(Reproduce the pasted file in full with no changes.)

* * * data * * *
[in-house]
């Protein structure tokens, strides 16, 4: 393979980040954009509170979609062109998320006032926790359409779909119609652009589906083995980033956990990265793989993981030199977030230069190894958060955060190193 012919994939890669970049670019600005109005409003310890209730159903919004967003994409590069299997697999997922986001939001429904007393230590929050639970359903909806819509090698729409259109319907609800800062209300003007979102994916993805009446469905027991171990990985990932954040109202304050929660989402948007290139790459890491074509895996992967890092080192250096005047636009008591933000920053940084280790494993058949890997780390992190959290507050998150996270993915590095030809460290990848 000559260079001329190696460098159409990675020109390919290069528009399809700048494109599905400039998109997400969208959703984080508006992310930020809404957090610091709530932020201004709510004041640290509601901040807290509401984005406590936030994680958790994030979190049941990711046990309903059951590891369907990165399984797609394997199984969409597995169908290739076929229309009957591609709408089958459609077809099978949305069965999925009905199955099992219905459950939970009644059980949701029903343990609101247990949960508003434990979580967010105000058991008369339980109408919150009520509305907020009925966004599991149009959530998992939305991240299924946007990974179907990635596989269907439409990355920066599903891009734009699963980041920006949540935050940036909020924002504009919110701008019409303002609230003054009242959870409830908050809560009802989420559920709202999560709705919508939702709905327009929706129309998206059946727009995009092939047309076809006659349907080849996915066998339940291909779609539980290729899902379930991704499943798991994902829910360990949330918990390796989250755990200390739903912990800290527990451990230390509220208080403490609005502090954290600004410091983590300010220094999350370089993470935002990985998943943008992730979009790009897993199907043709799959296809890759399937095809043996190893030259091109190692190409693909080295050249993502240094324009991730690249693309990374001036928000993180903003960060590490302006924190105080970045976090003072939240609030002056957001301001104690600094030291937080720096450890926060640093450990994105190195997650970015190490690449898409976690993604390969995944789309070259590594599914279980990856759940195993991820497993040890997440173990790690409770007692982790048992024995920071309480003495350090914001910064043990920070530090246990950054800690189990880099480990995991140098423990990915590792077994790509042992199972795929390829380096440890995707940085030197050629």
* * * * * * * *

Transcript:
[in-house]
């Protein structure tokens, strides 16, 4: 393979980040954009509170979609062109998320006032926790359409779909119609652009589906083995980033956990990265793989993981030199977030230069190894958060955060190193 012919994939890669970049670019600005109005409003310890209730159903919004967003994409590069299997697999997922986001939001429904007393230590929050639970359903909806819509090698729409259109319907609800800062209300003007979102994916993805009446469905027991171990990985990932954040109202304050929660989402948007290139790459890491074509895996992967890092080192250096005047636009008591933000920053940084280790494993058949890997780390992190959290507050998150996270993915590095030809460290990848 000559260079001329190696460098159409990675020109390919290069528009399809700048494109599905400039998109997400969208959703984080508006992310930020809404957090610091709530932020201004709510004041640290509601901040807290509401984005406590936030994680958790994030979190049941990711046990309903059951590891369907990165399984797609394997199984969409597995169908290739076929229309009957591609709408089958459609077809099978949305069965999925009905199955099992219905459950939970009644059980949701029903343990609101247990949960508003434990979580967010105000058991008369339980109408919150009520509305907020009925966004599991149009959530998992939305991240299924946007990974179907990635596989269907439409990355920066599903891009734009699963980041920006949540935050940036909020924002504009919110701008019409303002609230003054009242959870409830908050809560009802989420559920709202999560709705919508939702709905327009929706129309998206059946727009995009092939047309076809006659349907080849996915066998339940291909779609539980290729899902379930991704499943798991994902829910360990949330918990390796989250755990200390739903912990800290527990451990230390509220208080403490609005502090954290600004410091983590300010220094999350370089993470935002990985998943943008992730979009790009897993199907043709799959296809890759399937095809043996190893030259091109190692190409693909080295050249993502240094324009991730690249693309990374001036928000993180903003960060590490302006924190105080970045976090003072939240609030002056957001301001104690600094030291937080720096450890926060640093450990994105190195997650970015190490690449898409976690993604390969995944789309070259590594599914279980990856759940195993991820497993040890997440173990790690409770007692982790048992024995920071309480003495350090914001910064043990920070530090246990950054800690189990880099480990995991140098423990990915590792077994790509042992199972795929390829380096440890995707940085030197050629």